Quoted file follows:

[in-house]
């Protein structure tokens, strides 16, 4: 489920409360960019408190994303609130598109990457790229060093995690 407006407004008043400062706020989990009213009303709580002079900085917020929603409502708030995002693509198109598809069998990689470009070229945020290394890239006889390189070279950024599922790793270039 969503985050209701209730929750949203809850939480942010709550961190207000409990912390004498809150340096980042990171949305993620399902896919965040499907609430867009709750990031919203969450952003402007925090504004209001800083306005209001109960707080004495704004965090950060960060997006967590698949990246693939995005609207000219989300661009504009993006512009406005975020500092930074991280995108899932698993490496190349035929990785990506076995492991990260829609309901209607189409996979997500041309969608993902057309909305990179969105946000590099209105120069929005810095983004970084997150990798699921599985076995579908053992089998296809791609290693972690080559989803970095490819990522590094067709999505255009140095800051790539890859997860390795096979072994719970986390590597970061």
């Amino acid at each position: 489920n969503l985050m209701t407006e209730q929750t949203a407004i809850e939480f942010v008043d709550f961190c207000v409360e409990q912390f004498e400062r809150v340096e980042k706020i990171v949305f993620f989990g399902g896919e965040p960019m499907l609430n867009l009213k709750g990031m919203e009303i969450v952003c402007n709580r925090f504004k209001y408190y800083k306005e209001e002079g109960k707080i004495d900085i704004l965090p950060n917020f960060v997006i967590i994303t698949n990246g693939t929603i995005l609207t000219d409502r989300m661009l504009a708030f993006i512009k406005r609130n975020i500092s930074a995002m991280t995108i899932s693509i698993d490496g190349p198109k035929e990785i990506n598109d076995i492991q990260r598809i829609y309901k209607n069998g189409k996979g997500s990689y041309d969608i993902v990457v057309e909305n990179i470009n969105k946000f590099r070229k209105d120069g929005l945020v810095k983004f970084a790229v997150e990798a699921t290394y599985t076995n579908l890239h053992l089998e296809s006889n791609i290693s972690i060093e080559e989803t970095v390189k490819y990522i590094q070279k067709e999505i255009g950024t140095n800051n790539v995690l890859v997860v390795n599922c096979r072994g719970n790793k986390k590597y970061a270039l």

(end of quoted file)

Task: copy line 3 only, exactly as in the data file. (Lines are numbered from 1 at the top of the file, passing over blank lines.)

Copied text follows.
């Amino acid at each position: 489920n969503l985050m209701t407006e209730q929750t949203a407004i809850e939480f942010v008043d709550f961190c207000v409360e409990q912390f004498e400062r809150v340096e980042k706020i990171v949305f993620f989990g399902g896919e965040p960019m499907l609430n867009l009213k709750g990031m919203e009303i969450v952003c402007n709580r925090f504004k209001y408190y800083k306005e209001e002079g109960k707080i004495d900085i704004l965090p950060n917020f960060v997006i967590i994303t698949n990246g693939t929603i995005l609207t000219d409502r989300m661009l504009a708030f993006i512009k406005r609130n975020i500092s930074a995002m991280t995108i899932s693509i698993d490496g190349p198109k035929e990785i990506n598109d076995i492991q990260r598809i829609y309901k209607n069998g189409k996979g997500s990689y041309d969608i993902v990457v057309e909305n990179i470009n969105k946000f590099r070229k209105d120069g929005l945020v810095k983004f970084a790229v997150e990798a699921t290394y599985t076995n579908l890239h053992l089998e296809s006889n791609i290693s972690i060093e080559e989803t970095v390189k490819y990522i590094q070279k067709e999505i255009g950024t140095n800051n790539v995690l890859v997860v390795n599922c096979r072994g719970n790793k986390k590597y970061a270039l």